Strong leadership from excellent clinicians will define the future of health care. The Doctor of Nursing Practice (DNP) programs at The University of Tulsa’s Oxley College of Health Sciences provide this education through rigorous instructional and clinical experiences that prepare nurses to give care and lead change into the future.
The School of Nursing offers cutting-edge advanced practice nursing programs that culminate with the DNP degree. Programs are taught by practicing clinicians and include active learning experiences using state-of-the-art human patient simulation and hands-on learning through facilitated time in on-site clinical environments. Students are matched with faculty and preceptors who will promote learning, freeing them to concentrate on learning opportunities rather than administrative work.
Brandon King, DNP, APRN-CNP, visiting assistant clinical professor in nursing and director of TU’s Adult-Gerontology Acute Care Nurse Practitioner Program, says that DNPs represent the future of Advanced Practice Nursing. “Nurse practitioners with a master’s degree will be competing with DNP-credentialed nurses for jobs and positions. DNPs add value to the health system by applying translational research methods and putting evidence into practice. It puts a formal credential with their training.”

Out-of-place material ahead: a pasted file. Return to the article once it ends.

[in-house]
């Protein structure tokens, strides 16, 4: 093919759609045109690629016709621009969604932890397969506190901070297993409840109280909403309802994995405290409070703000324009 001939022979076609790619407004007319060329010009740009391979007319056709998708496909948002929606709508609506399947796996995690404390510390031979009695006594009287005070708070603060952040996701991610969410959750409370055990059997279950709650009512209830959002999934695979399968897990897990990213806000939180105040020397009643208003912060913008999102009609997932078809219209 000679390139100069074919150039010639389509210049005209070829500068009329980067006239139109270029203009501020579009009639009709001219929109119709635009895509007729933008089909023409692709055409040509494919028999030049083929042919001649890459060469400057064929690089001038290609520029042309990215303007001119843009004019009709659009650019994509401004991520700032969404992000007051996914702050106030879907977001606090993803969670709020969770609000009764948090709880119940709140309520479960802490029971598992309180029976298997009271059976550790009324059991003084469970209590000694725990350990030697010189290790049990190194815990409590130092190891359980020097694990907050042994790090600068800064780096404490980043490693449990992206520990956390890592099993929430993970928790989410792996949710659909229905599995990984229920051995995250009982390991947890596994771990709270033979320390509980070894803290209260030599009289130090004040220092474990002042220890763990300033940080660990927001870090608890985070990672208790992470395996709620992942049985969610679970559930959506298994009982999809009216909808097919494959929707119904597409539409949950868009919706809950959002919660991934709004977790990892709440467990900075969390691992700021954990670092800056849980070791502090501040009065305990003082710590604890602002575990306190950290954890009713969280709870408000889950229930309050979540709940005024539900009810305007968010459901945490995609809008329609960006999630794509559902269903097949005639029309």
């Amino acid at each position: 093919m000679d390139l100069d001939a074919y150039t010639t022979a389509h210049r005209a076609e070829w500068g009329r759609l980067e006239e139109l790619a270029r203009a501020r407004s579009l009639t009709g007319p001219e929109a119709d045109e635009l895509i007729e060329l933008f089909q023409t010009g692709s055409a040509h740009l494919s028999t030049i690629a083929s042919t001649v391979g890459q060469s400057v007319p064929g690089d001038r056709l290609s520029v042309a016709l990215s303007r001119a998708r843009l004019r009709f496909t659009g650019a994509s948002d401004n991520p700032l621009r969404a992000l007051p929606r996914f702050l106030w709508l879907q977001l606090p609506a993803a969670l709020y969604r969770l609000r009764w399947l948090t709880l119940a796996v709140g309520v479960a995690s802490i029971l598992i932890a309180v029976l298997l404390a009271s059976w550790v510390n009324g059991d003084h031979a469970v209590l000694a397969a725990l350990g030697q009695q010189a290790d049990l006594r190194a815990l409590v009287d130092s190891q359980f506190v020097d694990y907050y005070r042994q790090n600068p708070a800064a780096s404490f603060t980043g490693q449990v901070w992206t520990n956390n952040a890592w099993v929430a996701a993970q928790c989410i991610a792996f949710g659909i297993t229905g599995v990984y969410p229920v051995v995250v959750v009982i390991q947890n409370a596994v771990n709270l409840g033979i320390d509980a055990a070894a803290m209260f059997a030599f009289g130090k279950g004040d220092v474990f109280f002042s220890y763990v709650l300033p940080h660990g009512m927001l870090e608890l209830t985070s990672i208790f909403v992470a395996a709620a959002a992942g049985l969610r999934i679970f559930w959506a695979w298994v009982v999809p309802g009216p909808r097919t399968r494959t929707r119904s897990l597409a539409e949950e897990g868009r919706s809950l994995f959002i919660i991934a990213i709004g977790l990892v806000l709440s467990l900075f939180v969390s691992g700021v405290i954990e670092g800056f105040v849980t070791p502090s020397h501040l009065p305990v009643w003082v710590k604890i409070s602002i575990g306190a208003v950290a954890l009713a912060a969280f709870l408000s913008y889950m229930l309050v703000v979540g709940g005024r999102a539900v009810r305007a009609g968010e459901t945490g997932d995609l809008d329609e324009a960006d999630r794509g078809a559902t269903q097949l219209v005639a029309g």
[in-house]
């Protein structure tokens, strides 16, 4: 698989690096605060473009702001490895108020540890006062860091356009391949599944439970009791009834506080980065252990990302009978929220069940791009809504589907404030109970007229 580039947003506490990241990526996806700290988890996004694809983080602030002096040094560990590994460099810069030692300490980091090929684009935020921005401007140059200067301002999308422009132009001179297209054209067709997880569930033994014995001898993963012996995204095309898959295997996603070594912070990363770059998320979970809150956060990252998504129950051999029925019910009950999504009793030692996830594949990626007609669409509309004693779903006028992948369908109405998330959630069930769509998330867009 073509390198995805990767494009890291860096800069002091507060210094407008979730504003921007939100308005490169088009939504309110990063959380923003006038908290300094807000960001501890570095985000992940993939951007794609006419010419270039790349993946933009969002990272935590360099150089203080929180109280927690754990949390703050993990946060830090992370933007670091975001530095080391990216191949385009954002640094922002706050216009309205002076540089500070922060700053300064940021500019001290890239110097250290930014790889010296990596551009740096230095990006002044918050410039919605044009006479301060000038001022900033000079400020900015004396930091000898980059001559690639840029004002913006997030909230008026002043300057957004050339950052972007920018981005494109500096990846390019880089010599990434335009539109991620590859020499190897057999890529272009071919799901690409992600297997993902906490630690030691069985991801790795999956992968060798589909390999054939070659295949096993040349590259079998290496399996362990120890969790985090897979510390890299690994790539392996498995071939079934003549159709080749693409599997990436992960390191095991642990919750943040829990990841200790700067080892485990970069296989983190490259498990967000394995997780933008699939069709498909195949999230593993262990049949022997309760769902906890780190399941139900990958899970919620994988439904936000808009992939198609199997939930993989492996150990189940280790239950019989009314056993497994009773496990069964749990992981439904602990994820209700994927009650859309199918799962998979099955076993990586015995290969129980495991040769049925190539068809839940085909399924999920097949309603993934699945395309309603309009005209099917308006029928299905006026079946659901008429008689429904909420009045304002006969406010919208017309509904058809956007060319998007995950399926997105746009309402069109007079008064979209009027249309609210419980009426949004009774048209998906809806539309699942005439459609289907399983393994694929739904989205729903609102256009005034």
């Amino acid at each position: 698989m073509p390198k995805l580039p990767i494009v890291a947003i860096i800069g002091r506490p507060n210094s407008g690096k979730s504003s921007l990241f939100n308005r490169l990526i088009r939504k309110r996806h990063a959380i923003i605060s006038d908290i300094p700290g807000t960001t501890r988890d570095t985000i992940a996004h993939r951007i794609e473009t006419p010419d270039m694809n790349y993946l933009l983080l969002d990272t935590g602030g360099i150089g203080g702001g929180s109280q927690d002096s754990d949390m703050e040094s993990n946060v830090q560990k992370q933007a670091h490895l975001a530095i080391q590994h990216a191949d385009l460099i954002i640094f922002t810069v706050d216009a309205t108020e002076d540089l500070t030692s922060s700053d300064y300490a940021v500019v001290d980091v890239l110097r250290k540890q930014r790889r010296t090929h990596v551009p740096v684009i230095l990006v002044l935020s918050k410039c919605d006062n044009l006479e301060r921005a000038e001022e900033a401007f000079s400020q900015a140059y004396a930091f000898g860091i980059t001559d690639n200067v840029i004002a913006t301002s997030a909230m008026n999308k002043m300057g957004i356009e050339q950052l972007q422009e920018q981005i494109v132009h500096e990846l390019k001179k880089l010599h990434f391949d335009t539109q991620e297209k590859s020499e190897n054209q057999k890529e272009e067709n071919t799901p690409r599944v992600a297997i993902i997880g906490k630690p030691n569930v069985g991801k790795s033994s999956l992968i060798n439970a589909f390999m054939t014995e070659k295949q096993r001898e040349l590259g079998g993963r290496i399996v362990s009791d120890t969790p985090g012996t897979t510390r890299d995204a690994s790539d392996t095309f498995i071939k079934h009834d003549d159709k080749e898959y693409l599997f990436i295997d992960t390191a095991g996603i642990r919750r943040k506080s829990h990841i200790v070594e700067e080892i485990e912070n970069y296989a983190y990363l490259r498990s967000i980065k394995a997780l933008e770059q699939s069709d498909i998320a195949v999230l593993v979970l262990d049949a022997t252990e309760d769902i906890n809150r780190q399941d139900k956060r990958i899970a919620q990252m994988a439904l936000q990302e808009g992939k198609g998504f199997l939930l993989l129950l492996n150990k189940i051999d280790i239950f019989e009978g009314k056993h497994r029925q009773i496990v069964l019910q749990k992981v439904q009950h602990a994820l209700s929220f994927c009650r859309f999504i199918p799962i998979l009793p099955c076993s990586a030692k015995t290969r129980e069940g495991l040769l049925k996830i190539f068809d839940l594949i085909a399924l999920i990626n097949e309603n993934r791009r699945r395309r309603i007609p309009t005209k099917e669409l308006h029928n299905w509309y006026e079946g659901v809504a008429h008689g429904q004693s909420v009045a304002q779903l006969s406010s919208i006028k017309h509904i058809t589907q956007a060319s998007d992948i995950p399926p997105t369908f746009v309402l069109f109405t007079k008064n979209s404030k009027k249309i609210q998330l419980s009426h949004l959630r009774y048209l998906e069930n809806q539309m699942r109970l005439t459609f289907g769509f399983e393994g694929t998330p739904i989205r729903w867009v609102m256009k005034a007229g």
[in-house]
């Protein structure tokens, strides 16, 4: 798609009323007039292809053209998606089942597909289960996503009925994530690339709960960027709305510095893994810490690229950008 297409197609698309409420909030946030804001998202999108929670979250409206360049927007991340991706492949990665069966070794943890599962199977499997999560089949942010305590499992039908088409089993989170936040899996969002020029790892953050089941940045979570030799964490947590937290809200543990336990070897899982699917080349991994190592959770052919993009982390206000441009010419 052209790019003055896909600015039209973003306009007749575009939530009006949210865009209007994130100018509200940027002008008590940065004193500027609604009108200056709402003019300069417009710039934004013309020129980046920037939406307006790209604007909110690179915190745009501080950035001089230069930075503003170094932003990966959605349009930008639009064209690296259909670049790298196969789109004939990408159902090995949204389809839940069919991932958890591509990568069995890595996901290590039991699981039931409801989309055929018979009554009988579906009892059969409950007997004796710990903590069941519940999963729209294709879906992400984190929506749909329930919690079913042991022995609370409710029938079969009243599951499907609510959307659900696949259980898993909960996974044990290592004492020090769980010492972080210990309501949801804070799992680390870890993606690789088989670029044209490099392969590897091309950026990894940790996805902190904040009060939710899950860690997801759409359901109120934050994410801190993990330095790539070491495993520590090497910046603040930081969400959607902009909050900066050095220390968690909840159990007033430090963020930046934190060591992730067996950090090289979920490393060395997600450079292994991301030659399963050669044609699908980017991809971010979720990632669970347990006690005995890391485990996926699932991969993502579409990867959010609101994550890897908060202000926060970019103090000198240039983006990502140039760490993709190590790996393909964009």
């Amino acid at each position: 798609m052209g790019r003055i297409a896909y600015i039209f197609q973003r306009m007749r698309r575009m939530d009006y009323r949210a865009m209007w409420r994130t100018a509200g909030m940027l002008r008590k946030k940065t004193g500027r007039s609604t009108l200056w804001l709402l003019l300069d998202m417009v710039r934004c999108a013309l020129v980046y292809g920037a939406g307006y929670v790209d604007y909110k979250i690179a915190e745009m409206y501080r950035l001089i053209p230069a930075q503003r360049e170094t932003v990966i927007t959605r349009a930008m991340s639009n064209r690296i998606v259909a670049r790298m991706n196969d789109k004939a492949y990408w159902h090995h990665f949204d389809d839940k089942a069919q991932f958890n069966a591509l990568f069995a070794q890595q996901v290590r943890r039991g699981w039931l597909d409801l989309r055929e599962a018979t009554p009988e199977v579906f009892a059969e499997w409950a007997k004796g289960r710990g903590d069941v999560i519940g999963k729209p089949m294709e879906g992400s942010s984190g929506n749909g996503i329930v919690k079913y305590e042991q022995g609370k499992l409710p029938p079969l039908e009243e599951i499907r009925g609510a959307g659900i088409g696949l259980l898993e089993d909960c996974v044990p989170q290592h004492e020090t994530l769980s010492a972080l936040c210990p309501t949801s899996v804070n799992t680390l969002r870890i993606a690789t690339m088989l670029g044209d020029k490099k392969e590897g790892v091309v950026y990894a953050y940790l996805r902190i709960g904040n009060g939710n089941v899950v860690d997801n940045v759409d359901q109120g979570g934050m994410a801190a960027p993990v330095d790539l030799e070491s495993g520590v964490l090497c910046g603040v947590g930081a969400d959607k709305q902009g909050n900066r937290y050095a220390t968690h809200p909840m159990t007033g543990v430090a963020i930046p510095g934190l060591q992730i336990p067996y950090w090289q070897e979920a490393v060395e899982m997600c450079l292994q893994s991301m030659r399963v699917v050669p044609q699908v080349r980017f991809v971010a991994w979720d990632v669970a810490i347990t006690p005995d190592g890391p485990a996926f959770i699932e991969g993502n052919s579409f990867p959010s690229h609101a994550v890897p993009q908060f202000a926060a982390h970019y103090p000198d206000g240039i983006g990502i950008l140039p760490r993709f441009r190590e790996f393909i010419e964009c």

King also explains that DNPs not only treat specific illnesses, but also seek to proactively treat and manage chronic diseases. “Nurse practitioners can serve as an integral part of a patient’s primary care team,” he says, “and can help improve access to care — especially in urban or rural areas. Working in step with physicians, NPs are discovering new ways to making a difference in patients’ lives. The demand for advanced practice nurses will continue to grow. There is plenty of need and opportunity in this area.”
DNPs can choose from two clinical tracks. Family nurse practitioners use a primary care approach to and see a general population to provide preventive care and care and management of chronic diseases. Acute care nurse practitioners diagnose and manage acute injury or illness and exacerbations of chronic disease. The post-master’s to DNP program provides a translational research component for those already trained as advanced practice nurses. While salaries vary by location and specialty, DNPs generally earn higher salaries than registered nurses.